Mildred Trotter (February 3, 1899 – August 23, 1991) was an important 20th century forensic anthropologist.
Trotter was born in Monaca, Pennsylvania. She received her B.A. in zoology and physiology from Mount Holyoke College in 1920 and her Ph.D. from Washington University in St. Louis in 1924. She spent a year on fellowship at Oxford University and was a professor at Washington University School of Medicine for the rest of her career.
Trotter's work with Goldine C. Gleser in 1952 created statistical regression formulae for the calculation of stature estimates from human long bones, based on a population of American casualties of the Korean War and the Terry collection of human remains. These formulae are still widely applied in the field.
She was a member of the American Association of Physical Anthropologists and the group's president from 1955 until 1957. The Mildred Trotter Prize, named in her honor for her work on skeletal biology, is given to students for exceptional work in the field of physical anthropology.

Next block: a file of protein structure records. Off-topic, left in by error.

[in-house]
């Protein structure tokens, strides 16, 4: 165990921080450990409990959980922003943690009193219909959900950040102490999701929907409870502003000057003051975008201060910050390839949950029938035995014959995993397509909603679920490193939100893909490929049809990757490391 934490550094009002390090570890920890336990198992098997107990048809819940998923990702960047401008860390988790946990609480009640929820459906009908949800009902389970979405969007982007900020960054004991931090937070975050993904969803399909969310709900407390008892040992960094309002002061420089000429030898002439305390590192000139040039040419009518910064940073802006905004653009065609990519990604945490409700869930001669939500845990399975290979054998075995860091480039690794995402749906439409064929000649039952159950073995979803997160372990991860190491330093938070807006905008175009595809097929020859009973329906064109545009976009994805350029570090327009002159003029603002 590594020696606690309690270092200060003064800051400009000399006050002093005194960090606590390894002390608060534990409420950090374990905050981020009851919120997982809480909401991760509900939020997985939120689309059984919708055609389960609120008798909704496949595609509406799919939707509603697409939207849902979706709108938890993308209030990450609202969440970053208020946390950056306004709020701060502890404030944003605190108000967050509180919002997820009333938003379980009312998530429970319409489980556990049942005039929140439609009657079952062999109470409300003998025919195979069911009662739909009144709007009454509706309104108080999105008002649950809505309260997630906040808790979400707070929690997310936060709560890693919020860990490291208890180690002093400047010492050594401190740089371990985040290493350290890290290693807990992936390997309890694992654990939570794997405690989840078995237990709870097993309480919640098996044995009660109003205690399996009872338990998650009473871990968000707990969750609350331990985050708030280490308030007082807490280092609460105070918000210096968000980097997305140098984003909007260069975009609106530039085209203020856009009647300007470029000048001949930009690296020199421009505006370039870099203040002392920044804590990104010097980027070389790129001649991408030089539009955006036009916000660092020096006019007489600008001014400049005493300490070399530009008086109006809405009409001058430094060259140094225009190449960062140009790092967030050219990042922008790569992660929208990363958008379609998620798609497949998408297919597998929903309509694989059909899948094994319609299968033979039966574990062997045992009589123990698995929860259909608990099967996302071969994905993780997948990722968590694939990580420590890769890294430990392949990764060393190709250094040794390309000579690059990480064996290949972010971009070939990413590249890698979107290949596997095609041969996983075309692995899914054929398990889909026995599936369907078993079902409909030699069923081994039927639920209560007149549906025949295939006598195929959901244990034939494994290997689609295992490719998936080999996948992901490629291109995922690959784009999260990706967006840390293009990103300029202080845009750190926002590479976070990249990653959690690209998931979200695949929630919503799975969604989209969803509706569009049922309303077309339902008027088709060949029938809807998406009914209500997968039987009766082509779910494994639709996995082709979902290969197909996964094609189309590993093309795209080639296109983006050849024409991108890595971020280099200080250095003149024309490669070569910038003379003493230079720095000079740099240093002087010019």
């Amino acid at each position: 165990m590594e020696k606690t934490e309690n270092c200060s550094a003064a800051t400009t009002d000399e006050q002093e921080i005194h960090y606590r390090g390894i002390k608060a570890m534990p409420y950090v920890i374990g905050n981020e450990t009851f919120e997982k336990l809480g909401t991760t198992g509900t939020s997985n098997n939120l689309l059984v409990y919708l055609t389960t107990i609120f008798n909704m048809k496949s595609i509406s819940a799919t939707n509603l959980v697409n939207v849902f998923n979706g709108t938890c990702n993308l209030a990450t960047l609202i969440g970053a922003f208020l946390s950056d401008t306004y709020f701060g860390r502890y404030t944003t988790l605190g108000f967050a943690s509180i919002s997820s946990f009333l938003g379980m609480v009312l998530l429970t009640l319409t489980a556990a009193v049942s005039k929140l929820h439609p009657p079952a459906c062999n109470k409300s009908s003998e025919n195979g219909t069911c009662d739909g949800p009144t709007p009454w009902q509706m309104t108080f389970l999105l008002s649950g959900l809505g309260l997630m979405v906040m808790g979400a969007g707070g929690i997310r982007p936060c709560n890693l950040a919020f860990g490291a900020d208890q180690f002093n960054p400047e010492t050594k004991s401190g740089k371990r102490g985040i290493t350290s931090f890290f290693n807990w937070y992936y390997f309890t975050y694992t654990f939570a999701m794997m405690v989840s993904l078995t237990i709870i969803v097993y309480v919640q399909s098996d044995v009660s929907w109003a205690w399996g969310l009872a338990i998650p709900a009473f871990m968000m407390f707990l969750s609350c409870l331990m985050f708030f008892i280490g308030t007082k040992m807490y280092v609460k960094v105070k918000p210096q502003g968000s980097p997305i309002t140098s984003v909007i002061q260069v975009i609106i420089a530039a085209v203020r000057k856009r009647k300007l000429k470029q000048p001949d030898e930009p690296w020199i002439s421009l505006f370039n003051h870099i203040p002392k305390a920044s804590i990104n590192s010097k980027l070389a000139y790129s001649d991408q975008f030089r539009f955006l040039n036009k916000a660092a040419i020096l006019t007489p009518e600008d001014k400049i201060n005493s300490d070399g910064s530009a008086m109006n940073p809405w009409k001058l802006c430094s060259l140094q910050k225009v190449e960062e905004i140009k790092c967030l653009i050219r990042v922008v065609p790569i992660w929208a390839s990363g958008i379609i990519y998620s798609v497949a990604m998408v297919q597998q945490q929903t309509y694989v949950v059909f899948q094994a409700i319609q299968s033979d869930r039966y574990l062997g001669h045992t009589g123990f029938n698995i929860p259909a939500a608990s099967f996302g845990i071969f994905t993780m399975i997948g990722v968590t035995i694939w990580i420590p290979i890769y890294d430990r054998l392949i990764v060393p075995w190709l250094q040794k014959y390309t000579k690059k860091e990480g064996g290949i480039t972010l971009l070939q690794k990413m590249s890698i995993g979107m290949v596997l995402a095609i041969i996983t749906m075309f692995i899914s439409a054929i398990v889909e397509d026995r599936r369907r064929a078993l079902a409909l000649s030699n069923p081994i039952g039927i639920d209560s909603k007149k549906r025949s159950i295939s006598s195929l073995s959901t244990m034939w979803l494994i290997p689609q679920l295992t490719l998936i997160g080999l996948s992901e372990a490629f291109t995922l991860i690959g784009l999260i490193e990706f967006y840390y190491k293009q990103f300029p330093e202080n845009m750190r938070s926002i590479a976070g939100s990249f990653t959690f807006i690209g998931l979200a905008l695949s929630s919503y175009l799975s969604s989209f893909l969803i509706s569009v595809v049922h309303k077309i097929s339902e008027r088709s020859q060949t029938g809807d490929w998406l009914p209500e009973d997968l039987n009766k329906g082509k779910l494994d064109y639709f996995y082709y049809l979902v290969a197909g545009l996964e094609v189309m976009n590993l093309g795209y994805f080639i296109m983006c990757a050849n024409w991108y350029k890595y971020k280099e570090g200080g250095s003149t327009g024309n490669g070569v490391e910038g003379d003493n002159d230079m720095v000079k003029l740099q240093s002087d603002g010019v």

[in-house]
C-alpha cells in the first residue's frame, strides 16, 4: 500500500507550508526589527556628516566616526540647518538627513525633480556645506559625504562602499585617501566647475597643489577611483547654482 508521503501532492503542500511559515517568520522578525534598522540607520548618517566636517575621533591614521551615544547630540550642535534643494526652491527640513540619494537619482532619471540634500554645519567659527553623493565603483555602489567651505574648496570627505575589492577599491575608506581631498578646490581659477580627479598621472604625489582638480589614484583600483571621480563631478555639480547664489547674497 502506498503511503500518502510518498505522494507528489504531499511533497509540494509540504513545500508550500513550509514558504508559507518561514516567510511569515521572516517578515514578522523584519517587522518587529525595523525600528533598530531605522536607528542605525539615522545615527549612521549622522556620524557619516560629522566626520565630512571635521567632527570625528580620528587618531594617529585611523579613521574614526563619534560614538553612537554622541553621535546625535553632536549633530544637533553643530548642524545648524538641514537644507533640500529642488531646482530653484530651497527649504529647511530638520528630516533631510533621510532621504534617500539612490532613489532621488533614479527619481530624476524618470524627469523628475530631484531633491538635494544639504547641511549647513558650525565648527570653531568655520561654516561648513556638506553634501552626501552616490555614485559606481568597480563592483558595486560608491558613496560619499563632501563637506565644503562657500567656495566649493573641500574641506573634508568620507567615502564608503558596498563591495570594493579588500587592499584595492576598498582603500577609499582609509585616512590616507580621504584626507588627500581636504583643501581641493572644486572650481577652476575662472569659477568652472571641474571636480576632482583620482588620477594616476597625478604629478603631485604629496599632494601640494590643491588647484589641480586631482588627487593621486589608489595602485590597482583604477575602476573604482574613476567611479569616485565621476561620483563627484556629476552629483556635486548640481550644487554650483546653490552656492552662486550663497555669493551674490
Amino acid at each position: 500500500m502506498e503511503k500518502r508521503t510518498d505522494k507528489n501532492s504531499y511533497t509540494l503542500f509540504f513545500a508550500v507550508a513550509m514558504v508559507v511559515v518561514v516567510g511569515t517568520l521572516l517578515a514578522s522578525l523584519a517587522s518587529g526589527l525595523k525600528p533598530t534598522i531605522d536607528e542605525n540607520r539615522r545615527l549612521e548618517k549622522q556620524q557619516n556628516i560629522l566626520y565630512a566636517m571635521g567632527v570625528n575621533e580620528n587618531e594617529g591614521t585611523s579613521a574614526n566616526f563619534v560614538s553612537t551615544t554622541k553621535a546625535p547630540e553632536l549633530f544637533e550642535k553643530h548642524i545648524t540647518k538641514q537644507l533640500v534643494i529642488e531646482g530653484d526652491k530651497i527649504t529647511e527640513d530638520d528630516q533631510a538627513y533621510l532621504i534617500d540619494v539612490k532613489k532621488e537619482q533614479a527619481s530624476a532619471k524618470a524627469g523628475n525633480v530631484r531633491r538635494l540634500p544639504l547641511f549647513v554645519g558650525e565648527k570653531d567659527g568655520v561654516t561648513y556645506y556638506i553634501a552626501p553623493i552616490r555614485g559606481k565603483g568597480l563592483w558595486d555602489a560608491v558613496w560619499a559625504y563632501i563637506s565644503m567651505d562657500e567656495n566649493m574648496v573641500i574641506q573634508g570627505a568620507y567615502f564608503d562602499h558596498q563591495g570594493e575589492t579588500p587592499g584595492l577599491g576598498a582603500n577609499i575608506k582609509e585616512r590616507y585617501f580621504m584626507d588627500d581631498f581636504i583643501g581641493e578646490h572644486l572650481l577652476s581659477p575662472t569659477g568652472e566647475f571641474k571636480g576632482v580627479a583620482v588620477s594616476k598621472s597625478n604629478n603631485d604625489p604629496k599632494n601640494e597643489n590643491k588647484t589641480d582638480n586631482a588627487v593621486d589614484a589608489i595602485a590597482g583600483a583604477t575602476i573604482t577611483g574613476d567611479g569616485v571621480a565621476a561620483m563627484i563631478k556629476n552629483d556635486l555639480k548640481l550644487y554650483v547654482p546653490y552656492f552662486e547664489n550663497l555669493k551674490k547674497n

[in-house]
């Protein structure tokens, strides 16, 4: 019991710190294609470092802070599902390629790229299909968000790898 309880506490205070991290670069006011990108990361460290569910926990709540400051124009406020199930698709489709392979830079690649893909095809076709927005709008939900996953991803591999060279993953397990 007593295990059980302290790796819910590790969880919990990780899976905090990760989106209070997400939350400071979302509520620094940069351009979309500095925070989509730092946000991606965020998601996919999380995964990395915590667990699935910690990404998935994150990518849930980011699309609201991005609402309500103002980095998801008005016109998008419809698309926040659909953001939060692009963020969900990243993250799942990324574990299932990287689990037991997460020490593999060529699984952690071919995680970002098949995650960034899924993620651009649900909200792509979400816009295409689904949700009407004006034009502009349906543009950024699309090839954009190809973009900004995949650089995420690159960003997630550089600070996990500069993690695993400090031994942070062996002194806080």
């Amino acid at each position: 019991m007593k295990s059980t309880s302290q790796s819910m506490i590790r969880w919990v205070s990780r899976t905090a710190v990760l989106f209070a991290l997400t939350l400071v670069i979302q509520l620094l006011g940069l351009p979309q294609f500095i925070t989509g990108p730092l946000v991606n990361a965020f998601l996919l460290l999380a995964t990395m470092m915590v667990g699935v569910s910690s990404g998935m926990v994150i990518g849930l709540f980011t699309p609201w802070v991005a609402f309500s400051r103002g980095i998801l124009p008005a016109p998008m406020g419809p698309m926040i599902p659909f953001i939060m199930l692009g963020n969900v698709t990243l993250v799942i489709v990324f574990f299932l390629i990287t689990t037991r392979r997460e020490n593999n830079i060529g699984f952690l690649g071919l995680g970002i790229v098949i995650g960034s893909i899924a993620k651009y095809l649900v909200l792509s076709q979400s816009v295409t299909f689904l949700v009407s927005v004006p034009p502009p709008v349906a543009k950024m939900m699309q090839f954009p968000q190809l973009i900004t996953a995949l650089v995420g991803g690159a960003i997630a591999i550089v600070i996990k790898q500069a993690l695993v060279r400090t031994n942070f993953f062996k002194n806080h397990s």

- Hagen, E (2009-06-02). "The Mildred Trotter Prize". American Association of Physical Anthropologists. Retrieved 2010-08-02.
- "Women in Health Sciences - Biographies: Mildred Trotter (1899-1991)". Bernard Becker Medical Library Digital Collection. 2009. Retrieved 2010-08-02.
- Mildred Trotter Papers
- Women in Health Sciences at Washington University
- Women in Medicine at Washington University